The holidays are supposed to be a magical time, but for those with estranged parents and family members, the sight of grandparents loving on their grandchildren or friends spending the holidays with family members can sting. So this is a letter to you, mom with estranged parents, written in hopes that it helps to lessen the hurt. May you find your holiday spark knowing that others understand you, love you, and support you.
Dear Amazing Woman,
Holidays seem to be a little extra hard, don’t they?
Estranged parents hang a dark cloud over what should be a happy time.
You want to make everything special for your kids, but you feel held back by the emotions of what is missing.
Most of the time you’re okay, but sometimes it hurts. It hurts so much.
It’s a heavy burden to bear, but you do it gracefully. You’re safe to set down your load and rest.
You see your friends. They have mothers who come to help after they have a baby. Their dads help them move every time. Their parents answer their phones and always have time to talk. Their parents babysit their grandchildren and insist your friends have date nights. They’re supportive in every sense of the word. Your friends don’t know what they would do without the constant support from their parents.
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You know, because you face that reality every single day. You’re happy for your friends, you really are, and sometimes it hurts deep inside. Sometimes you feel like you’re crumbling to the ground because you know how it should be.
You wish your mom were there to help you decorate and surprise the kids, or at least talk to you on the phone while you do it. The kids are at school or napping and this would be the perfect time for a mother and daughter to have a heart-to-heart. You have so much on your chest and could really use a good chat with all the stress that has been building, but she’s eternally unavailable.
It’s okay to not be okay.
You wish your relationship with your dad was different, too, but he let you down. Sometimes there are a million and a half examples running through your mind. It’s just not right.
It’s okay to let it all out. It’s okay cry.
You see photos of other women with their parents and your heartaches. The bottom line is that you can’t rely on them. You don’t even ask anymore. It’s not worth your effort. It’s easier to find ways to do everything yourself.
You have given so many chances to your estranged parents and tried to bridge the gap. You even left the door open a crack just in case. You have done enough. You are enough.
You don’t even know what to tell your kids about their grandparents. How could you possibly explain something you don’t understand? You can’t even imagine not being there for your kids when they’re in need, or even when they’re not.
You would, like your friends’ parents, drop everything to pick up a phone or hop on a plane and make the distance disappear.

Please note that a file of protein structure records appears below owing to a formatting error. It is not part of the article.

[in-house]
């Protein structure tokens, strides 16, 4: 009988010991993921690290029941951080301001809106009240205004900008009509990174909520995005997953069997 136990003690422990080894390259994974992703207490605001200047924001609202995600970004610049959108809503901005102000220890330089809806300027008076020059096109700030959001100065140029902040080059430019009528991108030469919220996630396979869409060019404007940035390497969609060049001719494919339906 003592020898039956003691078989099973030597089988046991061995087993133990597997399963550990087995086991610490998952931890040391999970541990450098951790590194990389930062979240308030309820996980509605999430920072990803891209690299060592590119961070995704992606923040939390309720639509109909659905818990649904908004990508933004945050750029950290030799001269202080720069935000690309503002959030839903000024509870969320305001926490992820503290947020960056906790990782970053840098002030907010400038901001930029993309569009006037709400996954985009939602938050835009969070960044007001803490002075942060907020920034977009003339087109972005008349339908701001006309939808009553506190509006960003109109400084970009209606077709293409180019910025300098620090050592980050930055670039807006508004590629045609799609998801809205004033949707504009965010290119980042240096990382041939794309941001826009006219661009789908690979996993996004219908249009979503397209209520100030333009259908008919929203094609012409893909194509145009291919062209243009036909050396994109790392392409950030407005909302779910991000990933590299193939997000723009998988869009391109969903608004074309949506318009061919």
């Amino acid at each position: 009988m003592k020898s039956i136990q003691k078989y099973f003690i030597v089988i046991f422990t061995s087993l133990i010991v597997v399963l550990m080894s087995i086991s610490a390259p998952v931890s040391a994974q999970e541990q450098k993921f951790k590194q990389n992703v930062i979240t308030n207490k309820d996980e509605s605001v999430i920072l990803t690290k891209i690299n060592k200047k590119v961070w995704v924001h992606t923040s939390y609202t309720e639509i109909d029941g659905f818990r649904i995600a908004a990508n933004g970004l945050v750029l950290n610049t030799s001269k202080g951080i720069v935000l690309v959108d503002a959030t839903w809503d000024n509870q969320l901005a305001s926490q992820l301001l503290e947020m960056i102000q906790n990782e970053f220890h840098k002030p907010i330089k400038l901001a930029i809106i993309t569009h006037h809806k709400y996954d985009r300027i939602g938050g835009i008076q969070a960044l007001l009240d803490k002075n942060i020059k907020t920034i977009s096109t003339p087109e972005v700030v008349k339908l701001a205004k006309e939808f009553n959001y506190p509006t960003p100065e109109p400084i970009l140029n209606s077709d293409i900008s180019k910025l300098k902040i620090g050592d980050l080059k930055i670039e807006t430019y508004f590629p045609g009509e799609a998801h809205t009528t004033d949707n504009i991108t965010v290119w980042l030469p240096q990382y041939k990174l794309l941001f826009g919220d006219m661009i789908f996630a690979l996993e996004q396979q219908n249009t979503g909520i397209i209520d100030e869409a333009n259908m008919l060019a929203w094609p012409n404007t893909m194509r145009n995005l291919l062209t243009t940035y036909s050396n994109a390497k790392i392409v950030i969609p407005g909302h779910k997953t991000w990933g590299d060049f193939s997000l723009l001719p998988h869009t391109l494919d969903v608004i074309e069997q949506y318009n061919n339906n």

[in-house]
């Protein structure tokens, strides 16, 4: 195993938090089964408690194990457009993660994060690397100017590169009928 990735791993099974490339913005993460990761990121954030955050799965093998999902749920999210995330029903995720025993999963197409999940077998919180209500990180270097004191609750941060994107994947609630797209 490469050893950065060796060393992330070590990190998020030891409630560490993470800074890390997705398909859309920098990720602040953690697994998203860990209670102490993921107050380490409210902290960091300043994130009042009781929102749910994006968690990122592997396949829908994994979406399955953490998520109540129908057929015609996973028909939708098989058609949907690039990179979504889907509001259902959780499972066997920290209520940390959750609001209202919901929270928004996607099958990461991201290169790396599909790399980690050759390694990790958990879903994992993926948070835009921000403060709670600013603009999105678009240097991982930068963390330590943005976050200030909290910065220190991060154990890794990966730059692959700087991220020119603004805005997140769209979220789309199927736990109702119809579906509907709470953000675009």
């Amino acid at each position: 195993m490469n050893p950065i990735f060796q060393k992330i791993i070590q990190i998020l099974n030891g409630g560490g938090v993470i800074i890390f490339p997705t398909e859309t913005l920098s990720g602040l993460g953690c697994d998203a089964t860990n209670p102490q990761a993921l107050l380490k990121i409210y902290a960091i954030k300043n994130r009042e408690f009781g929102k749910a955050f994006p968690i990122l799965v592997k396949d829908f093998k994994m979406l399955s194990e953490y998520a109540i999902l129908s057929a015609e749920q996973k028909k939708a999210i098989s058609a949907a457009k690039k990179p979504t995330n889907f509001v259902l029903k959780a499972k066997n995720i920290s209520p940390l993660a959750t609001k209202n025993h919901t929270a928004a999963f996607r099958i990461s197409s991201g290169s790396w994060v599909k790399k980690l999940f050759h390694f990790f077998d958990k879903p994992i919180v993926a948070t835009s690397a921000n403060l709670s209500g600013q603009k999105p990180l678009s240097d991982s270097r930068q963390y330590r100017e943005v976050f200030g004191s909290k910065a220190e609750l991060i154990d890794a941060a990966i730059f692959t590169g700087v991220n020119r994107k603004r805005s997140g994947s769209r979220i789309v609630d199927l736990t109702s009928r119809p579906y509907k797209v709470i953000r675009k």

You don’t understand what you did wrong for them to be so absent and cruel. You did nothing wrong. Nothing. You’re a great person. You’re a great mom for being there for your kids, always.
You have been through so much. I’m sorry. I’m so, so sorry. There was something very broken, but you found your strength, fought hard, and made it through. Somehow you knew you had to do things differently than the way your parents taught you to love.
Thank you for having the courage to acknowledge and admit that the cycle needed to be changed. You did it. You created a new cycle.
Thank you for loving your babies fiercely and showing them with your actions.
You are not your estranged parents. You are writing a new story for yourself and for your kids every single day. You’re showing your kids how to make time for the most important people in life. You’re showing them how to prioritize, act morally, and love.
Make sure to teach them one more thing. Teach them to love themselves by loving yourself. They’re watching. Take time for yourself to process your emotions, de-stress, rest, and be happy. You always seem to be the one supporting everyone else. When you’re hurting, when you need support, reach out to someone. Whatever you need, do it, because you deserve it. You deserve everything.
You are amazing!
To anyone who knows someone with estranged parents, reach out to them. When you do, keep an open mind about the situation and the feelings that go along with it. Check on them close to holidays. Check on them on Mother’s Day, Father’s Day, and their birthday. Check on them on days that end with “day.” Offer a listening ear and make sure they know you care.
Estrangements and compromised relationships are tough, especially during holidays, transitions, and other important or sensitive times. If you’re having a hard time, seek support. Everyone, no matter how strong, needs help sometimes.
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